Meanwhile, in an attempt to reduce confusion, some ballparks have employed different color schemes to replace the yellow-black-yellow sequence. For instance, both Yankee and Dodger Stadiums' painted foul lines on their left and right field walls is white with yellow foul poles, though curiously the Yankees still use the black ridge for a white-black-yellow combination while the Dodgers cut out the middle man with a straight white-to-yellow configuration. The New York Mets experimented with white-orange for a time.

Dodgers' white-to-yellow.
The Oriole Park at Camden Yards ground rules specify that:

>> A fair bounding ball striking the railing above the cement wall down the right field line in foul territory is in play;
>> A batted ball in flight striking on the top of the out-of-town scoreboard in right field or the railing above the scoreboard is a home run;
>> >> A ball striking the facing of the scoreboard and rebounding onto the playing field is in play.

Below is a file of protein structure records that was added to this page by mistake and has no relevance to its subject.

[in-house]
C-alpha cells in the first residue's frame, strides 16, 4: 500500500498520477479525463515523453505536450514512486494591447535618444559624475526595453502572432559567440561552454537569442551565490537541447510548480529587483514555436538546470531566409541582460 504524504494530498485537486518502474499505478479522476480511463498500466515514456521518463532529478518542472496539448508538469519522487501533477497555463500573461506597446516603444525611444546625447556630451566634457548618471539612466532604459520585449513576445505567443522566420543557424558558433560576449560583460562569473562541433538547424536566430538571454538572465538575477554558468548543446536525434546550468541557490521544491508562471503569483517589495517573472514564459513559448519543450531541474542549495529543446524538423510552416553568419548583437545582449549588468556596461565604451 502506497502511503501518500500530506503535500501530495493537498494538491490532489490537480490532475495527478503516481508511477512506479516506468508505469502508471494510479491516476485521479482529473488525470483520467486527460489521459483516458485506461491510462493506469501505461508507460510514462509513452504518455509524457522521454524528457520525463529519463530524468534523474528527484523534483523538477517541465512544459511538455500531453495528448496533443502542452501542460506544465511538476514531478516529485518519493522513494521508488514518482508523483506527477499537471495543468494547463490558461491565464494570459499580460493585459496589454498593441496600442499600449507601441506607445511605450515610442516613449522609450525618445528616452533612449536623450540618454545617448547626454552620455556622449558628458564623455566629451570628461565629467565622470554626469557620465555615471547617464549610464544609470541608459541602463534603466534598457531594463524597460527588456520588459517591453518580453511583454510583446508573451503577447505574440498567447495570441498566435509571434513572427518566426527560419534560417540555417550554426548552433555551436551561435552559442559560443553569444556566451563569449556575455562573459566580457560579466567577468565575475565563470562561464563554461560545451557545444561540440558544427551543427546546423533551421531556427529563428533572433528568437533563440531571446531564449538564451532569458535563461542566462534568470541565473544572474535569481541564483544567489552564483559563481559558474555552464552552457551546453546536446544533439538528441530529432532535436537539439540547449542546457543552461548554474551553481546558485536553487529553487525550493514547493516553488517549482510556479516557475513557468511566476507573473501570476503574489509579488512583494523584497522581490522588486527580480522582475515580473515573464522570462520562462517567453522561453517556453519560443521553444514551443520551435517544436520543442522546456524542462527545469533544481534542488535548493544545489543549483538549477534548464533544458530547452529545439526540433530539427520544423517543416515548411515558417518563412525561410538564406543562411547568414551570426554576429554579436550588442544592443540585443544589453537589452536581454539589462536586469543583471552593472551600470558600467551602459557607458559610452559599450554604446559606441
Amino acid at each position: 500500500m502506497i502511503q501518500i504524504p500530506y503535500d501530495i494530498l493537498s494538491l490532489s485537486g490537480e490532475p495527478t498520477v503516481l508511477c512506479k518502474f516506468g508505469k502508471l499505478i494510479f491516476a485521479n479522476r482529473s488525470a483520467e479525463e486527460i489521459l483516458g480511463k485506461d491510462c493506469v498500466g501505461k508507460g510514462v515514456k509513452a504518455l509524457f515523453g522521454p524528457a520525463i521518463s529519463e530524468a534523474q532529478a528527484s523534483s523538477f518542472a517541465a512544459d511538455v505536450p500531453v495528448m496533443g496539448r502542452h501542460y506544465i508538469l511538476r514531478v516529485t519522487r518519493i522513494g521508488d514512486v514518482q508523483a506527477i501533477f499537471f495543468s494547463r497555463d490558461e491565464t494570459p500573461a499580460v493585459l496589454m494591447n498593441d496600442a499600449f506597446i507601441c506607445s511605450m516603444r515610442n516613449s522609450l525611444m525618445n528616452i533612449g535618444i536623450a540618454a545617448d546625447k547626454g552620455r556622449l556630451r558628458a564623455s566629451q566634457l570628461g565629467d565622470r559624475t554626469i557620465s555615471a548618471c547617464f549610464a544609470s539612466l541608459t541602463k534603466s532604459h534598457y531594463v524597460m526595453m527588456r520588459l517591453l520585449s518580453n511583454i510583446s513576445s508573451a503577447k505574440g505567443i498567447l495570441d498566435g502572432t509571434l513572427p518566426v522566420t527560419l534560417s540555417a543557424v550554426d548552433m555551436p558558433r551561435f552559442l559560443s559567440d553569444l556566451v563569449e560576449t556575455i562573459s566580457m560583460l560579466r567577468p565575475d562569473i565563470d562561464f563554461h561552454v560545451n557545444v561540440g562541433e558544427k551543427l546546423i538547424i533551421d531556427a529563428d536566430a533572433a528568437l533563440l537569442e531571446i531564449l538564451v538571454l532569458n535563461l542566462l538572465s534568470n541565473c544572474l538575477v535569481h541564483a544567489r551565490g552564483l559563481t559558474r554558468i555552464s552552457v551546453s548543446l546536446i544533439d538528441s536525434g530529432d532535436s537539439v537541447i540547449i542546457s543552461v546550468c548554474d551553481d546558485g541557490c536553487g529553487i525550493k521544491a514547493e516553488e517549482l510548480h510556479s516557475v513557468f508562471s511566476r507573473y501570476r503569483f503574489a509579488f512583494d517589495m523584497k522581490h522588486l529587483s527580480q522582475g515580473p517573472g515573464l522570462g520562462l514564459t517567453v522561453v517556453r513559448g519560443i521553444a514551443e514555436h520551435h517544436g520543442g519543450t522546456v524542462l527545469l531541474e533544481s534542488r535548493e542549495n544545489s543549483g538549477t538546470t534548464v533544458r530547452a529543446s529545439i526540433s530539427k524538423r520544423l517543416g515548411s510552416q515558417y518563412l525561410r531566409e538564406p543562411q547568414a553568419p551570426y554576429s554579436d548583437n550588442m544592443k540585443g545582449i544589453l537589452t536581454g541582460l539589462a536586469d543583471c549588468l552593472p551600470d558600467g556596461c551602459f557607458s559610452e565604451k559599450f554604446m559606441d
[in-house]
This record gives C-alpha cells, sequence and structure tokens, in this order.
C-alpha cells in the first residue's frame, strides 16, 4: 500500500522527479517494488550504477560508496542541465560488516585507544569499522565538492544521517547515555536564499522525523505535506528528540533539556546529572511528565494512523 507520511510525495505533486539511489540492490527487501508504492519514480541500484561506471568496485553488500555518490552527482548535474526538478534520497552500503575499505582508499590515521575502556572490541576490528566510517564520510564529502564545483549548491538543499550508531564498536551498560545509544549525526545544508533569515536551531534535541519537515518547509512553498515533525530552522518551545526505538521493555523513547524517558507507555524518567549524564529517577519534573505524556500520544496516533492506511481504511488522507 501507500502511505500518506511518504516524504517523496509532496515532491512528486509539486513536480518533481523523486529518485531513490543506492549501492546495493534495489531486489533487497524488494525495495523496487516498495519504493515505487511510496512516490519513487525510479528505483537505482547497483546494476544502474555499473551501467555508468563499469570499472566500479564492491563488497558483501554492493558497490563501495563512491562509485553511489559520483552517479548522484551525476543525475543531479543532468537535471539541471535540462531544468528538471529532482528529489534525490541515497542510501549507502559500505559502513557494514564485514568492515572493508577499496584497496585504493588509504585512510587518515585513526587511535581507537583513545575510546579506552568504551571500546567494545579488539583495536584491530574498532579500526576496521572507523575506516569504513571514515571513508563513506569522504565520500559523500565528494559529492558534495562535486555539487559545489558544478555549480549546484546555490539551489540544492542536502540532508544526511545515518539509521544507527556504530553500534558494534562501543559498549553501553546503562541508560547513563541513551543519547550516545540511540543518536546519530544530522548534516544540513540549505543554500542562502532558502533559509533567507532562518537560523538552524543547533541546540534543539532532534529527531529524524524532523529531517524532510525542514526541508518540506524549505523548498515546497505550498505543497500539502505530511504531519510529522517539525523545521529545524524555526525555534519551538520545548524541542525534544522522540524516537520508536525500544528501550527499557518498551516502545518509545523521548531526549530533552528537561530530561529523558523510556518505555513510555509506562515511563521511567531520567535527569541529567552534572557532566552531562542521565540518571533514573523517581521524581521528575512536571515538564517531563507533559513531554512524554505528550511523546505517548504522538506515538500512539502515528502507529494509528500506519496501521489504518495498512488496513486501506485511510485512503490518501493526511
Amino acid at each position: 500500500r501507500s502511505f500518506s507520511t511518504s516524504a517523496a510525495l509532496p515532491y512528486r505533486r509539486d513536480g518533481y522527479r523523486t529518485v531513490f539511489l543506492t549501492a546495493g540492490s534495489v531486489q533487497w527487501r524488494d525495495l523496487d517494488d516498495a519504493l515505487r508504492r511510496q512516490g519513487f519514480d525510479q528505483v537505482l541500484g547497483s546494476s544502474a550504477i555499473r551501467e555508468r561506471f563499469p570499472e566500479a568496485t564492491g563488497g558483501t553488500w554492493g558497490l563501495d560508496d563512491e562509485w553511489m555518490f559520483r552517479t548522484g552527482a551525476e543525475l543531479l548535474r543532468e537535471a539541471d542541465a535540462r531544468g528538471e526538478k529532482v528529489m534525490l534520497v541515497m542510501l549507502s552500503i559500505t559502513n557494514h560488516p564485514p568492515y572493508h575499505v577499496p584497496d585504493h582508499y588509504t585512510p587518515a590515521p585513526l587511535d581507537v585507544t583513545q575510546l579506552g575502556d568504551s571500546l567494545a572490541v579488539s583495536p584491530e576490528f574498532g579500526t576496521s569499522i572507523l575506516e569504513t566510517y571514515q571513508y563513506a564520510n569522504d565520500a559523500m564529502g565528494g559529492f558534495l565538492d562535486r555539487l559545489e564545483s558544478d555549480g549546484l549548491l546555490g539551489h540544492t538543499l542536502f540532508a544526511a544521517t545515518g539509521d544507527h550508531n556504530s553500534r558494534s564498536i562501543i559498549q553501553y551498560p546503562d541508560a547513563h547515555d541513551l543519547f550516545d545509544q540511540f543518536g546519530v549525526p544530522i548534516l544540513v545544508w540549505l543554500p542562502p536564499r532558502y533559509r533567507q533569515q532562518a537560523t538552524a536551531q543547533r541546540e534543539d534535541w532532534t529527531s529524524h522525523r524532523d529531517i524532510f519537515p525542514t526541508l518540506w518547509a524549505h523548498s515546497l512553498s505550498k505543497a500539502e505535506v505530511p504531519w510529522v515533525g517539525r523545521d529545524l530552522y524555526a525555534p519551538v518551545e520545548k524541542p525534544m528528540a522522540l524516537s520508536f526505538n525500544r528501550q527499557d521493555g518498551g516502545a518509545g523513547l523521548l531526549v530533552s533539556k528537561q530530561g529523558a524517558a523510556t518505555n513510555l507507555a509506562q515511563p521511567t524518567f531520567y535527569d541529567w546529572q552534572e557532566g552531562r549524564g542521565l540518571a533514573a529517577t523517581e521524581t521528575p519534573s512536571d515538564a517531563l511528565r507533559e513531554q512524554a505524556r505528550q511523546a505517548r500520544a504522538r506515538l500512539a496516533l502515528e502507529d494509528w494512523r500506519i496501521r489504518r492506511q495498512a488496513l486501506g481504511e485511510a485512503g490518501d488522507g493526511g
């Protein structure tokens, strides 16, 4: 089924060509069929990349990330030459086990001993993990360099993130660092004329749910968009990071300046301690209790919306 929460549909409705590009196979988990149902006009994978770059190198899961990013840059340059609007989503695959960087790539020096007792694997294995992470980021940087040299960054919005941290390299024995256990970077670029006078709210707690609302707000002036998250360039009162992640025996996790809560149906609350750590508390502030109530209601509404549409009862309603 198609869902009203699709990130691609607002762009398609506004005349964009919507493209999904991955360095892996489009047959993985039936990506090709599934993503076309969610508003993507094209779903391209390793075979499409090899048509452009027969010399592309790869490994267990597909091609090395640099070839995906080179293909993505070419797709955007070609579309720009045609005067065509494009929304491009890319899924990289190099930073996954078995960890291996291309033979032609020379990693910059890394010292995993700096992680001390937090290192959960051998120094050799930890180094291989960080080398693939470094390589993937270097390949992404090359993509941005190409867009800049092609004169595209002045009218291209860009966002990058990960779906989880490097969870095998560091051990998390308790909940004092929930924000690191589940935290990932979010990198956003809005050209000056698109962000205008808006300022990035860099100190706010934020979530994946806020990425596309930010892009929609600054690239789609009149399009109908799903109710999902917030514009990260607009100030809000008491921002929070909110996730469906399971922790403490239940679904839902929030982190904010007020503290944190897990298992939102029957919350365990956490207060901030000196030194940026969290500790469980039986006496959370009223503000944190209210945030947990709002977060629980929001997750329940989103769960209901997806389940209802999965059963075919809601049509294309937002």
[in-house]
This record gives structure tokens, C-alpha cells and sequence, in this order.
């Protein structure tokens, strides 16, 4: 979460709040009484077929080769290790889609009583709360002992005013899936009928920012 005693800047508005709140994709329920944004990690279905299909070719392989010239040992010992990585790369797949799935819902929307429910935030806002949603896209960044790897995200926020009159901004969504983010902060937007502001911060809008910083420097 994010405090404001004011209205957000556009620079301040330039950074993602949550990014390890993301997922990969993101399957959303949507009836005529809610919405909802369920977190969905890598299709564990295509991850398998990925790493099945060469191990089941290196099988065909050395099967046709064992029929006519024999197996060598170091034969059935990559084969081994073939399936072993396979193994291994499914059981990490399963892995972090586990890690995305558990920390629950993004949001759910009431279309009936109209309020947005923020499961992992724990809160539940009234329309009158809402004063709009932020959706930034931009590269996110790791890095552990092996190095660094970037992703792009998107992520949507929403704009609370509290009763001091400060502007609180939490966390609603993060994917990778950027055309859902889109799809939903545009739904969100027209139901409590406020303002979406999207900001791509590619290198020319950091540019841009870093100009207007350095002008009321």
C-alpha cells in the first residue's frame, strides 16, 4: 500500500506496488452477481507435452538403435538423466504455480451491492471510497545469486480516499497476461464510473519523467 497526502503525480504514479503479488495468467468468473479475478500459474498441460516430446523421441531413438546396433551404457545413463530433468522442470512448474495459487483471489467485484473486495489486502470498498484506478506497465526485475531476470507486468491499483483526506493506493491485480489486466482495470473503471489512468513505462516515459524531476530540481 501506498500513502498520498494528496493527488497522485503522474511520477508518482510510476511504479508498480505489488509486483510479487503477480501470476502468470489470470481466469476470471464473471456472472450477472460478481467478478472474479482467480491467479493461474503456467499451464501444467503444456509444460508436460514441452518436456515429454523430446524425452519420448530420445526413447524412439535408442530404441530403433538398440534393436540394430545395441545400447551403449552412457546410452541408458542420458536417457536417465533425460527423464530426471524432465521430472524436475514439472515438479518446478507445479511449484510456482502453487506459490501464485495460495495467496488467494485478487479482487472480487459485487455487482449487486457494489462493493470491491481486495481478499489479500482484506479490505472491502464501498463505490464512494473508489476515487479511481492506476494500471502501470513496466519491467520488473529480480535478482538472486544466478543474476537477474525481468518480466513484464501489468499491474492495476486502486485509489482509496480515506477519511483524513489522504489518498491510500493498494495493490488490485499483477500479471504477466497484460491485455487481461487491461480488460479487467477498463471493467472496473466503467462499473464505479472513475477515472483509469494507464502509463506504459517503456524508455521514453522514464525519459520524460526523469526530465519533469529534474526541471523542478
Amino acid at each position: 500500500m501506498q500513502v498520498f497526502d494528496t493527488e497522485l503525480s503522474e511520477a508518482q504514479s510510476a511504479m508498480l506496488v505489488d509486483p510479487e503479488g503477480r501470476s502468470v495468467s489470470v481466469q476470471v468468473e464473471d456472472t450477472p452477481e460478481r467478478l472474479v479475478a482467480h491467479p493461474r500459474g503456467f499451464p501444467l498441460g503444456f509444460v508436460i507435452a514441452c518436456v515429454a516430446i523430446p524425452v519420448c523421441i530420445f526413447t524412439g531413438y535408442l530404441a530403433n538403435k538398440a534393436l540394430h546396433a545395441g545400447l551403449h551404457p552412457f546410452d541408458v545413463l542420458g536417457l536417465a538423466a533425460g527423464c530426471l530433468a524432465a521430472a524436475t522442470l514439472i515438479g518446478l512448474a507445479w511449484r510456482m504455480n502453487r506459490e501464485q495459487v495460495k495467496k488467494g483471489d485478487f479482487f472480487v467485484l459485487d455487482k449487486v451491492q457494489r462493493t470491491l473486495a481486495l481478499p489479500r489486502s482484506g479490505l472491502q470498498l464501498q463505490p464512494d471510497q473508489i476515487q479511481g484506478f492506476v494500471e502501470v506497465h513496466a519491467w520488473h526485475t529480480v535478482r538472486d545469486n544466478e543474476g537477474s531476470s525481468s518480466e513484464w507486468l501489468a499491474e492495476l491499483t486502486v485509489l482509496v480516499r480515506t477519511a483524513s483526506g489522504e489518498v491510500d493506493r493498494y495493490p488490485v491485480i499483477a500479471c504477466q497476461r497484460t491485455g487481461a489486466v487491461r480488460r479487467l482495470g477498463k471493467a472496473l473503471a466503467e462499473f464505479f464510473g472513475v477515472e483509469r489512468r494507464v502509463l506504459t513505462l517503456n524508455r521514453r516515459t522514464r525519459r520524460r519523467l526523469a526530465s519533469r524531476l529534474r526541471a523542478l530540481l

Fenway Park (Boston)'s black mark.
As such, OBR and ground rule working in concert specify that all batted balls, on the fly, striking the Camden Yards RF corner's:

- Zone 1 (above wall, foul pole yellow): Shall be a fair ball and home run;
- Zone 2 (above wall, foul pole black): Shall be a fair ball and home run;
- Zone 3 (wall, fair territory): Shall be a fair ball and in play (if the ball subsequently strikes the foul pole in flight, it is a HR);
- Zone 4 (all areas, foul territory): Shall be a foul ball and out of play (in play only if it is a fair bounding ball and bounces back onto field).

Accordingly, Davis and umpires Iassogna and Carlson correctly awarded Joyce a home run to give the Rays a 3-1 advantage.

Video: Showalter's lobby for a foul ball call backfires, as the umpires reverse course in Tampa's favor (TB)


Lindsay said...

i dont know whats crazier, this, or when Showalter (when he was the manager of the diamondbacks) asked his pitcher to intentionaly walked Barry Bonds with the bases loaded.

Lindsay said...